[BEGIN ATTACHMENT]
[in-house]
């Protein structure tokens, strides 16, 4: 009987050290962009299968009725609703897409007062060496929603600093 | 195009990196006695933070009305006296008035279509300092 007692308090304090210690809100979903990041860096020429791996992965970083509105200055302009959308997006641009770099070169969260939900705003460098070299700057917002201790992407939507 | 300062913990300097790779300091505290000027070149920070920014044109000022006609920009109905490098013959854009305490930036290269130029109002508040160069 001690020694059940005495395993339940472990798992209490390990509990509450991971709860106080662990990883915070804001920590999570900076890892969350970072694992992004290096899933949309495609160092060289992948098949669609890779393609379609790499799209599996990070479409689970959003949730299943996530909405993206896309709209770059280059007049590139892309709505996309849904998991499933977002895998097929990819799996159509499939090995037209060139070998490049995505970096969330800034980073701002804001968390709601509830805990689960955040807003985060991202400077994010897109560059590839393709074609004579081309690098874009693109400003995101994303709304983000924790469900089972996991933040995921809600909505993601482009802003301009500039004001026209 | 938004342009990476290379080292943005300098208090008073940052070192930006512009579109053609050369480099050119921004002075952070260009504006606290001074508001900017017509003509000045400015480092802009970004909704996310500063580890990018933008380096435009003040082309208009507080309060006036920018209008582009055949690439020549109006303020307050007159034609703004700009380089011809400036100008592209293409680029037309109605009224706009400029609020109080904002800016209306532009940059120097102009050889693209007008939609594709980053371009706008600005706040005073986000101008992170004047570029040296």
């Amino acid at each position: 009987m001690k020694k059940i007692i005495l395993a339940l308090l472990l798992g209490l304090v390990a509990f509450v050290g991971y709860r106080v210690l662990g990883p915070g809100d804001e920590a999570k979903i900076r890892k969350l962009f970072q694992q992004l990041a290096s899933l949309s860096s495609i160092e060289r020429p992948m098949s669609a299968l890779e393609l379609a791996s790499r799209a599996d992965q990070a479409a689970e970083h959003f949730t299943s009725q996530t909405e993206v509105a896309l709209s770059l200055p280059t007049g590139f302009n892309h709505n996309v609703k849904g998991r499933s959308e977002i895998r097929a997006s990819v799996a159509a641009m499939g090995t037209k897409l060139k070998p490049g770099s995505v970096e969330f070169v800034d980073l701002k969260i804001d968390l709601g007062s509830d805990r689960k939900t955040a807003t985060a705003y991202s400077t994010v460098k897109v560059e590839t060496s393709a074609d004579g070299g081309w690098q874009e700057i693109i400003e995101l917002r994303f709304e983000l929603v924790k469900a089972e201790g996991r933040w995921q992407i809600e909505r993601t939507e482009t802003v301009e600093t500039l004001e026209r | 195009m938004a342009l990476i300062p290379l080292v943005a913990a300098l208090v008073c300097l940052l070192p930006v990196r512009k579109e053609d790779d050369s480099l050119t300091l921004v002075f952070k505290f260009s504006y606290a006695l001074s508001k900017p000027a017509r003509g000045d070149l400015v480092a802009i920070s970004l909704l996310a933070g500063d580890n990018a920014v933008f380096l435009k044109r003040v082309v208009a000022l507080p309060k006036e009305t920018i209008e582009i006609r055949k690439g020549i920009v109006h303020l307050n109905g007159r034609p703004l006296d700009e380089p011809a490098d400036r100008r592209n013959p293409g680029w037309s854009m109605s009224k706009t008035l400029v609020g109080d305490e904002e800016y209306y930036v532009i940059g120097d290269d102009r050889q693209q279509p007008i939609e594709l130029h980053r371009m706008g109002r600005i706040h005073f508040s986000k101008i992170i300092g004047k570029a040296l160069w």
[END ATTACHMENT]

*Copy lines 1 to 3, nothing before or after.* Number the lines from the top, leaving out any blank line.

[in-house]
């Protein structure tokens, strides 16, 4: 009987050290962009299968009725609703897409007062060496929603600093 | 195009990196006695933070009305006296008035279509300092 007692308090304090210690809100979903990041860096020429791996992965970083509105200055302009959308997006641009770099070169969260939900705003460098070299700057917002201790992407939507 | 300062913990300097790779300091505290000027070149920070920014044109000022006609920009109905490098013959854009305490930036290269130029109002508040160069 001690020694059940005495395993339940472990798992209490390990509990509450991971709860106080662990990883915070804001920590999570900076890892969350970072694992992004290096899933949309495609160092060289992948098949669609890779393609379609790499799209599996990070479409689970959003949730299943996530909405993206896309709209770059280059007049590139892309709505996309849904998991499933977002895998097929990819799996159509499939090995037209060139070998490049995505970096969330800034980073701002804001968390709601509830805990689960955040807003985060991202400077994010897109560059590839393709074609004579081309690098874009693109400003995101994303709304983000924790469900089972996991933040995921809600909505993601482009802003301009500039004001026209 | 938004342009990476290379080292943005300098208090008073940052070192930006512009579109053609050369480099050119921004002075952070260009504006606290001074508001900017017509003509000045400015480092802009970004909704996310500063580890990018933008380096435009003040082309208009507080309060006036920018209008582009055949690439020549109006303020307050007159034609703004700009380089011809400036100008592209293409680029037309109605009224706009400029609020109080904002800016209306532009940059120097102009050889693209007008939609594709980053371009706008600005706040005073986000101008992170004047570029040296």
């Amino acid at each position: 009987m001690k020694k059940i007692i005495l395993a339940l308090l472990l798992g209490l304090v390990a509990f509450v050290g991971y709860r106080v210690l662990g990883p915070g809100d804001e920590a999570k979903i900076r890892k969350l962009f970072q694992q992004l990041a290096s899933l949309s860096s495609i160092e060289r020429p992948m098949s669609a299968l890779e393609l379609a791996s790499r799209a599996d992965q990070a479409a689970e970083h959003f949730t299943s009725q996530t909405e993206v509105a896309l709209s770059l200055p280059t007049g590139f302009n892309h709505n996309v609703k849904g998991r499933s959308e977002i895998r097929a997006s990819v799996a159509a641009m499939g090995t037209k897409l060139k070998p490049g770099s995505v970096e969330f070169v800034d980073l701002k969260i804001d968390l709601g007062s509830d805990r689960k939900t955040a807003t985060a705003y991202s400077t994010v460098k897109v560059e590839t060496s393709a074609d004579g070299g081309w690098q874009e700057i693109i400003e995101l917002r994303f709304e983000l929603v924790k469900a089972e201790g996991r933040w995921q992407i809600e909505r993601t939507e482009t802003v301009e600093t500039l004001e026209r | 195009m938004a342009l990476i300062p290379l080292v943005a913990a300098l208090v008073c300097l940052l070192p930006v990196r512009k579109e053609d790779d050369s480099l050119t300091l921004v002075f952070k505290f260009s504006y606290a006695l001074s508001k900017p000027a017509r003509g000045d070149l400015v480092a802009i920070s970004l909704l996310a933070g500063d580890n990018a920014v933008f380096l435009k044109r003040v082309v208009a000022l507080p309060k006036e009305t920018i209008e582009i006609r055949k690439g020549i920009v109006h303020l307050n109905g007159r034609p703004l006296d700009e380089p011809a490098d400036r100008r592209n013959p293409g680029w037309s854009m109605s009224k706009t008035l400029v609020g109080d305490e904002e800016y209306y930036v532009i940059g120097d290269d102009r050889q693209q279509p007008i939609e594709l130029h980053r371009m706008g109002r600005i706040h005073f508040s986000k101008i992170i300092g004047k570029a040296l160069w």